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Scottish rent controls: we’ve walked 500 miles, but we need to walk 500 more

Nicola Sturgeon's announcement that the Scottish government will introduce rent controls is welcome, but the detail will make all the difference.

Gordon Maloney
1 September 2015
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Yesterday, Nicola Sturgeon announced the Scottish Government’s ’15-’16 programme of government. In it, on the back of an enormous campaigning and lobbying effort by the Living Rent Campaign, was a commitment to introduce provisions for rent controls.

Further, the First Minister outlined plans to scrap short-assured tenancies and the no-fault grounds for eviction. These laws, introduced by Thatcher in the eighties, meant tenants in Scotland have some of the worst protections from eviction and least secure leases anywhere in Europe.

This is, without a doubt, an enormous victory for the campaigners who have spent the last year up and down the country gathering consultation responses and petition signatures, marching and demonstrating outside dodgy letting agents, building links with trade unions and the workers’ movement, meeting and lobbying with MSPs and MPs, forcing the issue of poverty and insecurity in the private rented sector high up the agenda of Scottish politics, and comprehensively winning the argument that the market has failed and is incapable of delivering secure, affordable housing.

The Living Rent Campaign has built a coalition of organisations representing more than a million people behind their call for rent controls, and made waves within the SNP, Labour, Greens and RISE, Scotland’s new Left alliance. It is hard to imagine the First Minister announcing what she did without the stakhanovite efforts of tenant activists in every corner of the country.

But with the positives out of the way, let’s have some pessimism.

Firstly, there are lots of questions to be asked. The programme of government outlines provisions to introduce “local rent controls” in “rent pressure areas.” It doesn’t say anything about how these rent controls would work or what constitutes or, who decides what is, a rent pressure area.

Secondly, rent controls aren’t just about cost. There are parts of Scotland where rent isn’t comparatively expensive, but where there do exist chronic issues of poor quality housing. Rent controls linked to quality, such as the model that exists in the Netherlands, are the most efficient way of forcing up standards, by giving landlords an immediate financial incentive to make repairs. It is unclear whether there will be scope within the provisions outlined to have this effect.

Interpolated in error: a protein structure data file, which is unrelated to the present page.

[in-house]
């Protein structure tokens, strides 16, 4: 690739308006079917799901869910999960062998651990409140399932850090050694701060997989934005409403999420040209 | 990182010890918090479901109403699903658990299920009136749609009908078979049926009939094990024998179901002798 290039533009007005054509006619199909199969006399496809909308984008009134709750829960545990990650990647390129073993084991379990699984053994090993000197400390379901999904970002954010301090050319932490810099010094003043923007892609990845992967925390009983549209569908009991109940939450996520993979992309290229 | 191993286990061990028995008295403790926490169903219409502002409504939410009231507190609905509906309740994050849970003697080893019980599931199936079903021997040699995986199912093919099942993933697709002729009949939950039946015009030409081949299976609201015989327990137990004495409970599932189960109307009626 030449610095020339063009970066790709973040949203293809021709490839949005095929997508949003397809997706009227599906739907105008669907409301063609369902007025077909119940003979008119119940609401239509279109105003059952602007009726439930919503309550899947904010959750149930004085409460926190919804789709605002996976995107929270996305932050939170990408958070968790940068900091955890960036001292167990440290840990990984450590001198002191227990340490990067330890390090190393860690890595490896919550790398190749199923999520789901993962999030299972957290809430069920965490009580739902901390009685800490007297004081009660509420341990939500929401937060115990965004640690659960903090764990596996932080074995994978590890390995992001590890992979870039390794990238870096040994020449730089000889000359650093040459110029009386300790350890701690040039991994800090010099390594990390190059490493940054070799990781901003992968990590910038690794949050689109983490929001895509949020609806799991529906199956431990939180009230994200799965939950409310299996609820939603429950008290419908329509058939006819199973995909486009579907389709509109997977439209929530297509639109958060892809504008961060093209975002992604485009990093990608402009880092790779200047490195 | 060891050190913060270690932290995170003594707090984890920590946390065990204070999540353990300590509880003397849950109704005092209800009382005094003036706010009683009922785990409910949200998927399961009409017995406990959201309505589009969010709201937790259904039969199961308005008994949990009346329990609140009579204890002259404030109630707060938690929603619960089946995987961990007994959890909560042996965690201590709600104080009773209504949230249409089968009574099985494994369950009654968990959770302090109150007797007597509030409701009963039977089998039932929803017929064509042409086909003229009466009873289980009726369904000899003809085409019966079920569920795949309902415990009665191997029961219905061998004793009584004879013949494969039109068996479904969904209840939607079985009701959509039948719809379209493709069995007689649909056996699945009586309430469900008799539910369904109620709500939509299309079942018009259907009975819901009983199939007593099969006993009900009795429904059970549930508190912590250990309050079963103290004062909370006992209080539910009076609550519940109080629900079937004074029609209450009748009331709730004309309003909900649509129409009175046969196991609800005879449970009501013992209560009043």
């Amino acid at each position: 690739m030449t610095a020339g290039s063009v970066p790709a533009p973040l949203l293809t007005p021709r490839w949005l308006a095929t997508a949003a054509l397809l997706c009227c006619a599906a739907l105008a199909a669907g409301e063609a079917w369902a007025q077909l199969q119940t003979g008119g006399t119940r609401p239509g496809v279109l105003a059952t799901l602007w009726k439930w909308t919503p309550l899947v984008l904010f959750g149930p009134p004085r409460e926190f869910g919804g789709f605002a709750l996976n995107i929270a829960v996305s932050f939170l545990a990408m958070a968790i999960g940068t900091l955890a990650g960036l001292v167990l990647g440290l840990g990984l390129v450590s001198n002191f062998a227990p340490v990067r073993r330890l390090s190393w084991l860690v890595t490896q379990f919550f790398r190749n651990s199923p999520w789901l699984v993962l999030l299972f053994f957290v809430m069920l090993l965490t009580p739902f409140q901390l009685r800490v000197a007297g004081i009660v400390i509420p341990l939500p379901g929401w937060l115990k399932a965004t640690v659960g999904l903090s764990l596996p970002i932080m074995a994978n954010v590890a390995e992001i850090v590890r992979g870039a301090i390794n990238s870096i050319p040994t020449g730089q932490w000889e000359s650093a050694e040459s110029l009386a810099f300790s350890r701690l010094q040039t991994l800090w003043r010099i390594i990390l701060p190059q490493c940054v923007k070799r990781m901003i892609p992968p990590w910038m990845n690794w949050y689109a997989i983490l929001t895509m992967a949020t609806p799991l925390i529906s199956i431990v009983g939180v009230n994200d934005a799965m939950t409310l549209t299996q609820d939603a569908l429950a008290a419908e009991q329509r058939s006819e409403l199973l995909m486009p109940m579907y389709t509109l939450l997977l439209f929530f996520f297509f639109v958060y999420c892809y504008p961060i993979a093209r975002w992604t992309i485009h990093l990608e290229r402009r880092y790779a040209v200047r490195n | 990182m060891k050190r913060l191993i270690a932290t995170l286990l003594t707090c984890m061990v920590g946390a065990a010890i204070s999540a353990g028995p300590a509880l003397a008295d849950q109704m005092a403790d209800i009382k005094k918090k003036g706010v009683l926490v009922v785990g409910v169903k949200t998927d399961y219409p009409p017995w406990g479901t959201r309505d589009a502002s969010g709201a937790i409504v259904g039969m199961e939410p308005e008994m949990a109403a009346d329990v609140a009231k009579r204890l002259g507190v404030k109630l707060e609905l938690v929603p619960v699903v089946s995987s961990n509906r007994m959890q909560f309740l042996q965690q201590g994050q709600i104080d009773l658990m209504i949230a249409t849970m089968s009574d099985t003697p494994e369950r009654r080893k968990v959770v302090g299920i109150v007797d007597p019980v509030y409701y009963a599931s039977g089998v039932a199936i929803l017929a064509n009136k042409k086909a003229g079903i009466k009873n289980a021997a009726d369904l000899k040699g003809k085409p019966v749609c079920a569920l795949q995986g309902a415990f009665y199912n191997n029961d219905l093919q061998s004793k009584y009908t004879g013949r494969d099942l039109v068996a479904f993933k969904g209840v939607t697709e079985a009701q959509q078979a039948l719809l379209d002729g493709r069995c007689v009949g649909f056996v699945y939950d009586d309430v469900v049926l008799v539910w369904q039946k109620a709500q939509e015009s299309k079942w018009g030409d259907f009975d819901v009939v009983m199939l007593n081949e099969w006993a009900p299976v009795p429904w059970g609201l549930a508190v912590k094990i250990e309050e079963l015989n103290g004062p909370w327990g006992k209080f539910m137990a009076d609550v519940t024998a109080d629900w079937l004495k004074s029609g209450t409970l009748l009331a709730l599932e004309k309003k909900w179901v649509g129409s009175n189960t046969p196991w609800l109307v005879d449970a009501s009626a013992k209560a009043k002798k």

That said, and even with those caveats, this is an enormous step forward for private tenants in Scotland and we have come a long way. The argument has been won that the free market is unable to deliver secure, affordable housing.

But there is a long way still to go, and only an active, vibrant, and organised tenants’ movement will take us those next steps. That is why it is imperative that everybody who wants to see a model of housing in Scotland that puts tenants and human need before profit for speculators and landlords gets involved in the Living Rent Campaign, and helps us make it happen.

Stop the secrecy: Publish the NHS COVID data deals


To: Matt Hancock, Secretary of State for Health and Social Care

We’re calling on you to immediately release details of the secret NHS data deals struck with private companies, to deliver the NHS COVID-19 datastore.

We, the public, deserve to know exactly how our personal information has been traded in this ‘unprecedented’ deal with US tech giants like Google, and firms linked to Donald Trump (Palantir) and Vote Leave (Faculty AI).

The COVID-19 datastore will hold private, personal information about every single one of us who relies on the NHS. We don’t want our personal data falling into the wrong hands.

And we don’t want private companies – many with poor reputations for protecting privacy – using it for their own commercial purposes, or to undermine the NHS.

The datastore could be an important tool in tackling the pandemic. But for it to be a success, the public has to be able to trust it.

Today, we urgently call on you to publish all the data-sharing agreements, data-impact assessments, and details of how the private companies stand to profit from their involvement.

The NHS is a precious public institution. Any involvement from private companies should be open to public scrutiny and debate. We need more transparency during this pandemic – not less.


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